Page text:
I took real inspiration from Ben and the next day we implemented these new signatures across our team. Internally, the feedback was really positive as many of our staff have different working patterns including caring for family, home-schooling and so forth. Externally also, I received some spontaneous positive feedback from contacts I wrote to.

As a CEO, it’s part of my responsibility to model the kind of behaviours Ben blogged about and make that part of our culture as a virtual team: respecting different working patterns, not to work all hours, but only productive hours – particularly in these times of pandemic.

From Ben’s post, I moved to reading Mary’s post on life work balance (my coach recently mentioned how she puts ‘life’ ahead of the word work in this term – life comes BEFORE work)

Mary is an excellent writer and thinker and her post really struck a chord with me:

“…What isn’t such a good thing though, is not being able to turn off that running strategy session in my mind. It also runs when I’m reading in bed before going to sleep, when I’m meditating and when I’m playing video games with my teen. … I have become compassionately ruthless with myself when I have intentionally created a space for something like reading or meditation and my thoughts start running away. I don’t get mad at myself (this is also something I’ve had to learn how to do). I calmly guide myself back to the activity and resume focus. Sometimes I do that over and over and over.”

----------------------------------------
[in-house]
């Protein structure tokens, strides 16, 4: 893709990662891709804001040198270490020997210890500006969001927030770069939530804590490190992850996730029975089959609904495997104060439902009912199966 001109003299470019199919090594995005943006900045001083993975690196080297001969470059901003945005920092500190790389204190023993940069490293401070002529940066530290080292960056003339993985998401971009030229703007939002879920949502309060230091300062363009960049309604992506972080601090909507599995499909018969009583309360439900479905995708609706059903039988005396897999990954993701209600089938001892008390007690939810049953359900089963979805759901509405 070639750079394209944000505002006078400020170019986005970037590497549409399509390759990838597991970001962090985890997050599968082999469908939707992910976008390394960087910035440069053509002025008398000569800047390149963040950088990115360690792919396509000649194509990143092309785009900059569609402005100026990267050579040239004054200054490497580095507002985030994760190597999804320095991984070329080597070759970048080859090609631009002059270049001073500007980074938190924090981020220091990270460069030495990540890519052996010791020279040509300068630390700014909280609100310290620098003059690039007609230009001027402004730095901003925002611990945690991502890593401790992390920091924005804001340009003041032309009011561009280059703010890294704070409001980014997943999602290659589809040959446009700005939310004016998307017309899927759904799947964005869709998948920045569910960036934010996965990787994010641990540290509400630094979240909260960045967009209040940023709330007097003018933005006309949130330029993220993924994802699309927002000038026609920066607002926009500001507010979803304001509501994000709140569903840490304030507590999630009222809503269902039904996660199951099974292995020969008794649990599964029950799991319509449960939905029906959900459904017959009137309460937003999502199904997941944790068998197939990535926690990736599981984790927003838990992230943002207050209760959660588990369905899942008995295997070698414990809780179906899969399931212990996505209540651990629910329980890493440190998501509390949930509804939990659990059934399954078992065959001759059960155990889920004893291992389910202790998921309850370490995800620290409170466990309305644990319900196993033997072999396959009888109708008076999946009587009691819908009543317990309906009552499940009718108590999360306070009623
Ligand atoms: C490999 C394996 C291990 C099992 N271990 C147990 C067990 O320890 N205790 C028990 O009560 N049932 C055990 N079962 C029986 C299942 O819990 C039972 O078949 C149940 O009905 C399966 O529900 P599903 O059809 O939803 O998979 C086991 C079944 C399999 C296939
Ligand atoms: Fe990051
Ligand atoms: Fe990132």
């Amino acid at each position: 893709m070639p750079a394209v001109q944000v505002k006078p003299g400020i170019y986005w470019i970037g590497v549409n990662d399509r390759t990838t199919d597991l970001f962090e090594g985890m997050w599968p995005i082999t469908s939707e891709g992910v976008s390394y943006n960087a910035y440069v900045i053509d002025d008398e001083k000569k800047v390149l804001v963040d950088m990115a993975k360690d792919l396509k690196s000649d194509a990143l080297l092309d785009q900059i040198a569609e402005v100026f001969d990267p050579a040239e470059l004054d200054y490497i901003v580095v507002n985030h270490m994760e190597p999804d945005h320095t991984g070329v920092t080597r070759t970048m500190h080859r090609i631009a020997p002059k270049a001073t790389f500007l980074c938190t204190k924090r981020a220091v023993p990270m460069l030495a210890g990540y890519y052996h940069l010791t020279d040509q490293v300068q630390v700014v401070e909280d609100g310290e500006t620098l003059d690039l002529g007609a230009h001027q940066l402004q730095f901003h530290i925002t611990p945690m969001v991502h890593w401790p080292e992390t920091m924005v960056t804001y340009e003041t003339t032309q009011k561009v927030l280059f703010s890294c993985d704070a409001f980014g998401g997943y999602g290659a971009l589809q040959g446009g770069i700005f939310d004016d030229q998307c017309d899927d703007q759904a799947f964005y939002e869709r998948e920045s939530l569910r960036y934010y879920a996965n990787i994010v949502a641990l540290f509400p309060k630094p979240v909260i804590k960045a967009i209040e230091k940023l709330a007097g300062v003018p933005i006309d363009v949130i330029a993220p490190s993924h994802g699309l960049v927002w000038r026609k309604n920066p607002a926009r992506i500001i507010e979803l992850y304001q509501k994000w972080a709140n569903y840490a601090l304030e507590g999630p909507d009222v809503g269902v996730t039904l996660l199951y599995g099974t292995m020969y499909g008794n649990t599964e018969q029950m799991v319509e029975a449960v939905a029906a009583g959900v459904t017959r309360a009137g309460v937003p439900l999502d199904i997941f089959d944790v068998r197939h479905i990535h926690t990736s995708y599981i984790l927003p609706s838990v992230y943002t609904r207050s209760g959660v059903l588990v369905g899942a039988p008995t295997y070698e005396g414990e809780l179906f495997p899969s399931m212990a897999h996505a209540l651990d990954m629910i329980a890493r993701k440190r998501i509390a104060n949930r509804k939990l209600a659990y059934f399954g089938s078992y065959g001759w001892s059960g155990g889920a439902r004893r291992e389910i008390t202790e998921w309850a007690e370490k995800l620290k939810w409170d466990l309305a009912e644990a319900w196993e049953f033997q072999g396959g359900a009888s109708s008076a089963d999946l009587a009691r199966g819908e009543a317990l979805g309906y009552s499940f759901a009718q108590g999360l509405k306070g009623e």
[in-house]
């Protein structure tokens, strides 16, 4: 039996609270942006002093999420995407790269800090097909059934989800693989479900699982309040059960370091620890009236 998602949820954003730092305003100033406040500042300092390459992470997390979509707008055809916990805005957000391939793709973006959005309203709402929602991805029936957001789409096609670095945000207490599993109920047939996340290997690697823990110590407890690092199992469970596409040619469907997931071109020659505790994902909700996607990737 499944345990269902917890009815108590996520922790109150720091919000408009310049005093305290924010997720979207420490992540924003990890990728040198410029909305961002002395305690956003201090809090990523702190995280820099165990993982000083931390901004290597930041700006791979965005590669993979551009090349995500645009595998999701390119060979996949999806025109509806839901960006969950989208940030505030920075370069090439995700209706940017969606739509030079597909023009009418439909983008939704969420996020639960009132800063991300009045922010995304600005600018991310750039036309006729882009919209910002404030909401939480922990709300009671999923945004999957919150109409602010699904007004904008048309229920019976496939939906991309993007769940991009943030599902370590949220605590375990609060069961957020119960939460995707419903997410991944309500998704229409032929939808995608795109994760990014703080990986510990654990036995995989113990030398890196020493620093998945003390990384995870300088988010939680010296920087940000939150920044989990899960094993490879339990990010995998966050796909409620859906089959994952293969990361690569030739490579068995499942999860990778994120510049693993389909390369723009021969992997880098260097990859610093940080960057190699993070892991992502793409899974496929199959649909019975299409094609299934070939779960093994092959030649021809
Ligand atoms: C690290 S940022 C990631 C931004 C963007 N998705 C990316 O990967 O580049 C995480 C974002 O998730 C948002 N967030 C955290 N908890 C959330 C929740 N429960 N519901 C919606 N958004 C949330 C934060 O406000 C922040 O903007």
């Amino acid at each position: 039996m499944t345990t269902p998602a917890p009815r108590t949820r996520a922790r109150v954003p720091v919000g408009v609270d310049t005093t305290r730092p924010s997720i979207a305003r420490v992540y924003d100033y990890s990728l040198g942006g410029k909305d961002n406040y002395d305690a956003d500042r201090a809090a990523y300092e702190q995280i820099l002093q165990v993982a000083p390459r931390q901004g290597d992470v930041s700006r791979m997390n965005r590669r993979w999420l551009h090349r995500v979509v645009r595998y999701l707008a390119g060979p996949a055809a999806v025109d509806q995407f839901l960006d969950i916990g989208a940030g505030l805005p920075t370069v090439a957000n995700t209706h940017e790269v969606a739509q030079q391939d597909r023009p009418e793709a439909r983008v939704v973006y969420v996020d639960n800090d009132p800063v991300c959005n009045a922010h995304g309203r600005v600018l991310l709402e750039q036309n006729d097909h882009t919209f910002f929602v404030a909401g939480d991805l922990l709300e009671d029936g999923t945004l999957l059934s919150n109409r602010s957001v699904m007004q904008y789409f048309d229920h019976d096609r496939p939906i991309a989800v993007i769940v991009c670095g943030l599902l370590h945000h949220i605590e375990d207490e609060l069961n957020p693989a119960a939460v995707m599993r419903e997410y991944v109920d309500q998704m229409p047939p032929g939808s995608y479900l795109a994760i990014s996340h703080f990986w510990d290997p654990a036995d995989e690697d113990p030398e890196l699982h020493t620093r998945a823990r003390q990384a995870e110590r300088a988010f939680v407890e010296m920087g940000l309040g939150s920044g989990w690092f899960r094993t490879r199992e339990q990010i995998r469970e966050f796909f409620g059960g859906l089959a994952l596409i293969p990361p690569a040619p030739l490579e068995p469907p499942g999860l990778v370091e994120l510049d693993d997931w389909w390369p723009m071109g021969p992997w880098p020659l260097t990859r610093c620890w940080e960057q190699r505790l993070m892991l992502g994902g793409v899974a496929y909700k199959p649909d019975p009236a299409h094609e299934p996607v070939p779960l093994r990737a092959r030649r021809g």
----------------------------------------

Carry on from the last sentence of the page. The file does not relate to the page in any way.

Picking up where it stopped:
I found a lot of support in having a good therapist for much of 2019/20 and what Mary reflects on, the techniques used such as meditation, resonates with my own experience. You don’t have to suffer from Anxiety with a capital ‘A’ for these kinds of patterns of behaviour to become an issue – and lack of the right life-work balance really contributed to poor mental wellbeing in my case.

I am fortunate that I had the support to change things and it’s been a lot of hard work that continues each and every day, particularly during these times when there is always something urgent that demands my work attention or my personal attention. Care is work.

Which led me to this episode of the InVinoFab Book Club, which was all about burnout – a condition that we are reading more and more about at the moment. ‘Pandemic burnout’ rears its ugly head all too often and working in Learning Technology over the past year has rarely felt like anything other than fighting burnout.

I have blogged a bit about the strategies I use to combat burnout, from organising strategy days for one and making drawings to adopting more office plants and blogging to recapture the joy of EdTech… .

But sometimes small practical steps have the most powerful impact, such as changing your email signature to send a clear signal that you DON’T expect anyone to respond to you immediately or outside their normal working hours.

Or finishing work on time or even early.

For me, there is a soon to be adopted puppy about to cause some (welcome) chaos in my working life as a CEO. No power cable will be safe… 😉